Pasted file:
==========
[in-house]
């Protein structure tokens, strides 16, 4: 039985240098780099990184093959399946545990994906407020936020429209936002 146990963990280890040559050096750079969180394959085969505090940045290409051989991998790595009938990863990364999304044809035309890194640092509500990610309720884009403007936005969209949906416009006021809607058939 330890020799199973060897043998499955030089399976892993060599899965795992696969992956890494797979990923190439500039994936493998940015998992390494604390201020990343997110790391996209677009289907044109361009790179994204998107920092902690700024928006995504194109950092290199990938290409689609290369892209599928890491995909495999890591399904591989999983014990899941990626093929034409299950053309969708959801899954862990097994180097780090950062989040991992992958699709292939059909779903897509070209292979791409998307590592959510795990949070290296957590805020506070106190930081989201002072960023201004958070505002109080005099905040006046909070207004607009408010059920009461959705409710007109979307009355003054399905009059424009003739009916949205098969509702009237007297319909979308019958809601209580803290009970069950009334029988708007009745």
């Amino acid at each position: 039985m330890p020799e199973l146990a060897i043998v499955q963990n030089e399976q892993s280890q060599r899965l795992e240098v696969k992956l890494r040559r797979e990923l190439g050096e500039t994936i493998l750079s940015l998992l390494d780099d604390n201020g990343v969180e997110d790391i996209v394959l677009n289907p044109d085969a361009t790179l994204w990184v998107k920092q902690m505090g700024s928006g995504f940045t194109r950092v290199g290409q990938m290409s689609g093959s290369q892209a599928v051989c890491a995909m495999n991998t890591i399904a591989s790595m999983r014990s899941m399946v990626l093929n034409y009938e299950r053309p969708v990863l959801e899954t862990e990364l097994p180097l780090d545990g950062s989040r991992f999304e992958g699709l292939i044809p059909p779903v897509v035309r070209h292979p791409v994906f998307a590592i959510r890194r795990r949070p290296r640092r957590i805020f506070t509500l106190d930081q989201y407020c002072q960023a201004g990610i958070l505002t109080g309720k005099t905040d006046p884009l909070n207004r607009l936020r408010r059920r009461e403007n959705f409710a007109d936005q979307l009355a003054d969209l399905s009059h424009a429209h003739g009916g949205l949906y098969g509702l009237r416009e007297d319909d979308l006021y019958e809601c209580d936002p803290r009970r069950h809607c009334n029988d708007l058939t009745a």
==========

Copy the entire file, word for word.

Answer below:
[in-house]
């Protein structure tokens, strides 16, 4: 039985240098780099990184093959399946545990994906407020936020429209936002 146990963990280890040559050096750079969180394959085969505090940045290409051989991998790595009938990863990364999304044809035309890194640092509500990610309720884009403007936005969209949906416009006021809607058939 330890020799199973060897043998499955030089399976892993060599899965795992696969992956890494797979990923190439500039994936493998940015998992390494604390201020990343997110790391996209677009289907044109361009790179994204998107920092902690700024928006995504194109950092290199990938290409689609290369892209599928890491995909495999890591399904591989999983014990899941990626093929034409299950053309969708959801899954862990097994180097780090950062989040991992992958699709292939059909779903897509070209292979791409998307590592959510795990949070290296957590805020506070106190930081989201002072960023201004958070505002109080005099905040006046909070207004607009408010059920009461959705409710007109979307009355003054399905009059424009003739009916949205098969509702009237007297319909979308019958809601209580803290009970069950009334029988708007009745």
């Amino acid at each position: 039985m330890p020799e199973l146990a060897i043998v499955q963990n030089e399976q892993s280890q060599r899965l795992e240098v696969k992956l890494r040559r797979e990923l190439g050096e500039t994936i493998l750079s940015l998992l390494d780099d604390n201020g990343v969180e997110d790391i996209v394959l677009n289907p044109d085969a361009t790179l994204w990184v998107k920092q902690m505090g700024s928006g995504f940045t194109r950092v290199g290409q990938m290409s689609g093959s290369q892209a599928v051989c890491a995909m495999n991998t890591i399904a591989s790595m999983r014990s899941m399946v990626l093929n034409y009938e299950r053309p969708v990863l959801e899954t862990e990364l097994p180097l780090d545990g950062s989040r991992f999304e992958g699709l292939i044809p059909p779903v897509v035309r070209h292979p791409v994906f998307a590592i959510r890194r795990r949070p290296r640092r957590i805020f506070t509500l106190d930081q989201y407020c002072q960023a201004g990610i958070l505002t109080g309720k005099t905040d006046p884009l909070n207004r607009l936020r408010r059920r009461e403007n959705f409710a007109d936005q979307l009355a003054d969209l399905s009059h424009a429209h003739g009916g949205l949906y098969g509702l009237r416009e007297d319909d979308l006021y019958e809601c209580d936002p803290r009970r069950h809607c009334n029988d708007l058939t009745a």